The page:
There could be H2O ice on Vesta

Vesta is the second biggest asteroid in the famous asteroid belt between Mars and Jupiter. It has generally been thought that Vesta would get enough sun over its entire surface that water would not survive, but a recent survey of the surface indicates that deeply buried water has a chance of remaining on the asteroid near the poles, or possibly at the bottom of some deep craters.

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Vesta Up Close (image by NASA)

This is interesting, in part, because of questions about the role of water in the early formation of the solar system. One of the main objectives of the Dawn spacecraft mission is to examine water (or the lack of water) on Vesta and Ceres (another asteroid).

Dawn is looking for water using the gamma ray and neutron detector (GRaND) spectrometer, which can identify hydrogen-rich deposits that could be associated with water ice. The spacecraft recently entered a low orbit that is well suited to collecting gamma ray and neutron data.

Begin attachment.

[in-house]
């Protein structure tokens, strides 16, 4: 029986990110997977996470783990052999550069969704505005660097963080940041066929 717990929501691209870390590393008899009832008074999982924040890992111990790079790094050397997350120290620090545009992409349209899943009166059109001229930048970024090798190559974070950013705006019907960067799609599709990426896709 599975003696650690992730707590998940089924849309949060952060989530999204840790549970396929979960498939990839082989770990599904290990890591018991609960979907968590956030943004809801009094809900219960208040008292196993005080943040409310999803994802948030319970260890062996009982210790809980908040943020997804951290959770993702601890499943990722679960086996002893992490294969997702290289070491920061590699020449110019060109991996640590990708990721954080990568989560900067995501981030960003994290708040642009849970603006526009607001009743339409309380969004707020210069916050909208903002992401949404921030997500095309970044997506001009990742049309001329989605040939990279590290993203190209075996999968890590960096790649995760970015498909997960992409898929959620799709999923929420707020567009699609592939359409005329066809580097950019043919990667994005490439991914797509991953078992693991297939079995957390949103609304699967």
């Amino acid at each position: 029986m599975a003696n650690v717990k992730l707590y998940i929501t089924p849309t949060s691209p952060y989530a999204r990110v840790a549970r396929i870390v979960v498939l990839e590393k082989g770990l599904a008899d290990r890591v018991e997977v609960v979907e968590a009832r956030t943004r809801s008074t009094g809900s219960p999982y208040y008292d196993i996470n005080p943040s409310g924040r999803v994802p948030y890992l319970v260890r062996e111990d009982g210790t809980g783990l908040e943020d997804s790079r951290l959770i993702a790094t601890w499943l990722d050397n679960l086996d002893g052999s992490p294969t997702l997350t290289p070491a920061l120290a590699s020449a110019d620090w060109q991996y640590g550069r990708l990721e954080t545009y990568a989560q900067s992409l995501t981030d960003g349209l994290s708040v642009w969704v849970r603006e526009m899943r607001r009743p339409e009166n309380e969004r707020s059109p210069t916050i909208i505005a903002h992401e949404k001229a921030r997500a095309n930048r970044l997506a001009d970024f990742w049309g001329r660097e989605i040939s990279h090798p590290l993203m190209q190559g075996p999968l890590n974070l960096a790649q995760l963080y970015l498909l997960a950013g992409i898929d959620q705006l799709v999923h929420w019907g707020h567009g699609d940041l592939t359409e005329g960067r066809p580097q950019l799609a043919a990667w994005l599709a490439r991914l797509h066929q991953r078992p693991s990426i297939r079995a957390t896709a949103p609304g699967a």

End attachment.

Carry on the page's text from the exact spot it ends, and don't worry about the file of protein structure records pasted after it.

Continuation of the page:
“Our perceptions of Vesta have been transformed in a few months as the Dawn spacecraft has entered orbit and spiraled closer to its surface,” says Lucy McFadden, a planetary scientist at NASA Goddard and a Dawn mission co-investigator. “More importantly, our new views of Vesta tell us about the early processes of solar system formation. If we can detect evidence for water beneath the surface, the next question will be is it very old or very young, and that would be exciting to ponder.”

The modeling done by Stubbs and Wang, for example, relies on information about Vesta’s shape. Before Dawn, the best source of that information was a set of images taken by NASA’s Hubble Space Telescope in 1994 and 1996. But now, Dawn and its camera are getting a much closer view of Vesta.

“The Dawn mission gives researchers a rare opportunity to observe Vesta for an extended period of time, the equivalent of about one season on Vesta,” says Stubbs. “Hopefully, we’ll know in the next few months whether the GRaND spectrometer sees evidence for water ice in Vesta’s regolith. This is an important and exciting time in planetary exploration.”

NASA press release